LISTENER

Michael G Kurilla

ROCKVILLE, MD, United States
  • 479
  • reviews
  • 2,699
  • helpful votes
  • 772
  • ratings
  • Blue Mars

  • By: Kim Stanley Robinson
  • Narrated by: Richard Ferrone
  • Length: 31 hrs and 55 mins
  • Unabridged
  • Overall
    4 out of 5 stars 1,127
  • Performance
    4.5 out of 5 stars 849
  • Story
    4 out of 5 stars 869

The once red and barren terrain of Mars is now green and rich with life - plant, animal, and human. But idyllic Mars is in a state of political upheaval, plagued by violent conflict between those who would keep the planet green and those who want to return it to a desert world.

  • 4 out of 5 stars
  • A fine end to a good series

  • By Hooga Chacka on 10-01-13

Trilogy closer

Overall
4 out of 5 stars
Performance
5 out of 5 stars
Story
3 out of 5 stars

Reviewed: 03-22-19

Kim Stanley Robinson's Blue Mars is the final installment in his colorful Mars trilogy (Red - Green - Blue). Events pick up immediately after the end of book 2. Mars is split along red / green lines, while Earth is struggling with an environmental disaster. The tale plods forward with multiple perspectives along with extensive ruminations. A middle of the road approach to terraforming ensues that eventually begins colonization of other worlds in the solar system: Venus, Mercury, asteroids, and eventually moons of the gas giants. Technology by Martian scientists permits more rapid space flight. A tentative treaty is established with Earth to permit limited immigration to Mars. The longevity treatment eventually begins to show its age with deadly consequences.

Robinson continues his richly detailed environmental scenarios mostly on Mars, but also a bit on Earth. His command of nature and subsequent engineering projects is phenomenal. At the same time, there is much philosophical musing regarding economic and political systems that never seem to rise above undergraduate level discussions. It all seems to work out, but without any clear picture of why. Regardless of the situation on Earth, it's hard to believe the small Martian population could ever compete in terms of cutting edge science and technology, but they always do. The overall text is ponderous and in the end, there is mostly a muddle through result.

The narration is excellent with a solid range of voices of both genders. Pacing is slow, but aligns up with the plot.

  • The Chrysalids

  • By: John Wyndham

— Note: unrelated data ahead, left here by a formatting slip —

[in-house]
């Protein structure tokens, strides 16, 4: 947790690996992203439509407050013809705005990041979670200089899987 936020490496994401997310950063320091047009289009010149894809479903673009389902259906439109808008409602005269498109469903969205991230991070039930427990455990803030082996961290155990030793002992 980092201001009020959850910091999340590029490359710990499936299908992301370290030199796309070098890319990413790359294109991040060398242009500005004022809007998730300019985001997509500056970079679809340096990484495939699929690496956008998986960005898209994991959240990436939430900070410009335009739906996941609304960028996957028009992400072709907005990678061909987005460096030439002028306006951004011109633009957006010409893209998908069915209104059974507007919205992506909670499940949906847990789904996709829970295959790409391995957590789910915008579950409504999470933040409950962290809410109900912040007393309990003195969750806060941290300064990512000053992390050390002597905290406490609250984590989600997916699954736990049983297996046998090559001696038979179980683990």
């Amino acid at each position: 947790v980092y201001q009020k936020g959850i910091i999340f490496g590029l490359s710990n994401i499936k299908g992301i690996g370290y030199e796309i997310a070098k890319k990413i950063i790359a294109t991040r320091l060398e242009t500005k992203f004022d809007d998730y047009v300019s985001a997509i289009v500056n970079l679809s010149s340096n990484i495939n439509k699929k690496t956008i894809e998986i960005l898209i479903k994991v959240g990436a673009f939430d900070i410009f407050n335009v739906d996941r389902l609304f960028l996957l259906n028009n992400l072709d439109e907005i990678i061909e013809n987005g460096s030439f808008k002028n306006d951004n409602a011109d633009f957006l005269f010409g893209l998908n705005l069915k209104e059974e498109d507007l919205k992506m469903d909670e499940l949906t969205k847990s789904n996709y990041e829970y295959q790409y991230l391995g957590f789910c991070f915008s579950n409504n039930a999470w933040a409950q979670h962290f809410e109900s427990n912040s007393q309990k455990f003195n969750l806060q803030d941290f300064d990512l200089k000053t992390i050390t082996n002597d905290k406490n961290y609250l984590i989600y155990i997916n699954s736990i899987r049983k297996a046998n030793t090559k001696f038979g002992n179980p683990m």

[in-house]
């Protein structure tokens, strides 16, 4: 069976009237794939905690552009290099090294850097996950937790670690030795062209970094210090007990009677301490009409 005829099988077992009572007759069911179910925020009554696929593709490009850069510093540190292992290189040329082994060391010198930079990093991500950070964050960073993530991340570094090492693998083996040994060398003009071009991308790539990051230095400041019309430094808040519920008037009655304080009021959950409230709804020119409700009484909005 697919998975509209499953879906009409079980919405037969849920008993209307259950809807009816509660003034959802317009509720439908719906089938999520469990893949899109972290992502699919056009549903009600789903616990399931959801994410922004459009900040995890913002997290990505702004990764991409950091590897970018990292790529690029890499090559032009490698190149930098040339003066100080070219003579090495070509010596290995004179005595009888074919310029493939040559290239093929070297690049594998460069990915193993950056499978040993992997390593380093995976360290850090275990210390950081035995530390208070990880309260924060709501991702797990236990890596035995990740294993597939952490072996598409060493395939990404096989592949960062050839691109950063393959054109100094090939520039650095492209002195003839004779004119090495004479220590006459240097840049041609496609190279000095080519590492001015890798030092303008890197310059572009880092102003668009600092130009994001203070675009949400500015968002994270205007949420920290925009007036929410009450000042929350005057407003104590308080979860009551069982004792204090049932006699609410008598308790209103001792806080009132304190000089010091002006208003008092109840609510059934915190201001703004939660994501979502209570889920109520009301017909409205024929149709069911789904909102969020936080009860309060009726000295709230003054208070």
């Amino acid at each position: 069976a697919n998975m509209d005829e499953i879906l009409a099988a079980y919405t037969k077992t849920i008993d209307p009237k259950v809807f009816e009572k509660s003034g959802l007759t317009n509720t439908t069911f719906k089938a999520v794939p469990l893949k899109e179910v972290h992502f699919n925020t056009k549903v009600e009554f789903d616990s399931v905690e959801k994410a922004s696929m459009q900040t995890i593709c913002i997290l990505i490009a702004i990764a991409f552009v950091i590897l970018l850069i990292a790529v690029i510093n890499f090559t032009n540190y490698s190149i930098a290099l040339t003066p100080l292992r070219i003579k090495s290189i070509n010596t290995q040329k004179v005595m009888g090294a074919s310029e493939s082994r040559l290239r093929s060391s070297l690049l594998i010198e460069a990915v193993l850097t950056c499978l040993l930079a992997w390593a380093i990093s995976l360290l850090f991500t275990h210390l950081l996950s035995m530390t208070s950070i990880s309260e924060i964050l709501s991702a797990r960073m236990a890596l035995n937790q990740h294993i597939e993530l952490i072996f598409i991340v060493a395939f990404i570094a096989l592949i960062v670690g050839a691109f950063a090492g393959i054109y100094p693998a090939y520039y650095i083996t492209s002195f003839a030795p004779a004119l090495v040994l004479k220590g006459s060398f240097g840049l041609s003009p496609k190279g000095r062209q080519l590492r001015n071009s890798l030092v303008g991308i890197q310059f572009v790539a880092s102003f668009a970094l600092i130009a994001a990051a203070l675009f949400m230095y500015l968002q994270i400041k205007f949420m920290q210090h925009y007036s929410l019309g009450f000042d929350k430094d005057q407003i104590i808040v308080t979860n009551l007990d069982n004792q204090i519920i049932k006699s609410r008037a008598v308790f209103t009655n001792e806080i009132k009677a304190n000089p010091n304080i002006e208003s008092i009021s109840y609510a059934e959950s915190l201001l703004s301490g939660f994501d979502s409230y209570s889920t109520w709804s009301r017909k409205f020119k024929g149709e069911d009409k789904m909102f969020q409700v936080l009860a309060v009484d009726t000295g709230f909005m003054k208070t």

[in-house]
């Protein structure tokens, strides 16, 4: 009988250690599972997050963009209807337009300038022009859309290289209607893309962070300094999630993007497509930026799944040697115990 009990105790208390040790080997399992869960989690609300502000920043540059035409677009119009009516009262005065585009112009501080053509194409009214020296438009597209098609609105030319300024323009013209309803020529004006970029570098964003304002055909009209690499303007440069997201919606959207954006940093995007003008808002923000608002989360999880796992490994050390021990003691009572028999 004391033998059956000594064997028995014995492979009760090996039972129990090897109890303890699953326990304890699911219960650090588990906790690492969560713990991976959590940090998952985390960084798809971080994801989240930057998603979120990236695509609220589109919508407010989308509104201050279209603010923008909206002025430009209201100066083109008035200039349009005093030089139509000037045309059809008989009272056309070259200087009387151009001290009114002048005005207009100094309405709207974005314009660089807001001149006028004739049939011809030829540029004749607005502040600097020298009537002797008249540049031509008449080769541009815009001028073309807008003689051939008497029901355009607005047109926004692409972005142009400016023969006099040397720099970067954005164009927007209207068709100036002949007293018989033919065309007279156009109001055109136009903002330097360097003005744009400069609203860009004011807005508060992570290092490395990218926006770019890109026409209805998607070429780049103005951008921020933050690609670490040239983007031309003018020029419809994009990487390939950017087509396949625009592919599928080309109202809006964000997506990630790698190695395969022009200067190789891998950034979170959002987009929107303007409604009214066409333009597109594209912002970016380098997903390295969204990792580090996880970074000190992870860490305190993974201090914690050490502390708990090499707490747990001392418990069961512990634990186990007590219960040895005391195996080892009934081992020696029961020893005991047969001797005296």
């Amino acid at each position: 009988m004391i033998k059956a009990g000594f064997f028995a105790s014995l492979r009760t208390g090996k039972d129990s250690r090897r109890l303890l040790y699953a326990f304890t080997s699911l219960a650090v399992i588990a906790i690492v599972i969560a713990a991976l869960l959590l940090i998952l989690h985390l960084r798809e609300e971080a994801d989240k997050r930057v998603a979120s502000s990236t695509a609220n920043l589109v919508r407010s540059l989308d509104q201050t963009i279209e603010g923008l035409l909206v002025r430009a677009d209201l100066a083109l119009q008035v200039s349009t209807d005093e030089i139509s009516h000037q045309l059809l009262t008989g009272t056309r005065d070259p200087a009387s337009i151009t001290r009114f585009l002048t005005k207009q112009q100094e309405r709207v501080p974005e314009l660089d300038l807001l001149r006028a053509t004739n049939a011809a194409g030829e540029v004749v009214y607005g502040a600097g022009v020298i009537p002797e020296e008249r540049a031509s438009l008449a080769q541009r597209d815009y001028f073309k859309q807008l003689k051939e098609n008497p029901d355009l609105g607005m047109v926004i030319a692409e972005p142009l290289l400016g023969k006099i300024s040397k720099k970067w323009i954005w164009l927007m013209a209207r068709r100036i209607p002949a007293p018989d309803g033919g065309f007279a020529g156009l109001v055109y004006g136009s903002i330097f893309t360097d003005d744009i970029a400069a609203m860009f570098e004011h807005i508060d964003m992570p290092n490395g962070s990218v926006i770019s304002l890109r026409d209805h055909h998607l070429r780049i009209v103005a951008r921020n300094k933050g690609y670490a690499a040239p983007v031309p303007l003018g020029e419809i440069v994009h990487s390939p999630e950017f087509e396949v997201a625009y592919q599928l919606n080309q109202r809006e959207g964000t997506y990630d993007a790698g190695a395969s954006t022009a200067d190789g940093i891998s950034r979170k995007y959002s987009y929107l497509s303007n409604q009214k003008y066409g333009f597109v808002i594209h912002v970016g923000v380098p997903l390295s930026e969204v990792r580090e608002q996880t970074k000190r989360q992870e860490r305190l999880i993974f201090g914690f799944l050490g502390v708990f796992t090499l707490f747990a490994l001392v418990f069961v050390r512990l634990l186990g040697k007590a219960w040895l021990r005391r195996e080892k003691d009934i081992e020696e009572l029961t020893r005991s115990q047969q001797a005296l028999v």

• Narrated by: Graeme Malcolm
  • Length: 6 hrs and 49 mins
  • Unabridged
  • Overall
    4.5 out of 5 stars 324
  • Performance
    4.5 out of 5 stars 273
  • Story
    4.5 out of 5 stars 279

The Chrysalids is set in the future after a devastating global nuclear war. David, the young hero of the novel, lives in a tight-knit community of religious and genetic fundamentalists, always on the alert for any deviation from the norm of God's creation. Abnormal plants are publicly burned, with much singing of hymns. Abnormal humans (who are not really human) are also condemned to destruction - unless they succeed in fleeing to the Fringes.

  • 5 out of 5 stars
  • Top notch post-apocalyptic tale!

  • By Nothing really matters on 01-05-17

Post apocalyptic religious fundamentalism

Overall
4 out of 5 stars
Performance
5 out of 5 stars
Story
4 out of 5 stars

Reviewed: 03-09-19

The Chrysalids by John Wyndham is a futuristic post apocalypse tale set in an isolated, agrarian, pre-indutrial community long after a devastating nuclear holocaust. Fallout has rendered much the adjacent areas unlivable. As a result of presumed radiation, a primal fear of mutation is evident that is manifested by religious teachings that stress strict adherence to God's image and and deviation in plants, animals or humans is regarded as blasphemy and must be destroyed or ostracized. A young boy and his friends have the power of telepathy, but keep this hidden while observing treatment of physical differences. Eventually, they are forced to run and through one powerful telepath manage to make contact with other distant telepaths that have some preservation of technology.

While never actually discussed, a global near extinction nuclear war has devastated the planet, but the tale is taking place centuries after this fact. Mutations are frequent in terms of extra toes and even large horses are viewed suspiciously. The telepathy is something that some children can do with the added twist of digressions into different modes of thought as a result, since words are unnecessary. The rise of religious fundamentalism as a backlash is on ample display.

The narration is well done with a reasonable range of characters and decent gender distinction. This is a short listen.

1 of 1 people found this review helpful

  • All Clear

  • By: Connie Willis
  • Narrated by: Katherine Kellgren, Connie Willis (introduction)
  • Length: 23 hrs and 41 mins
  • Unabridged
  • Overall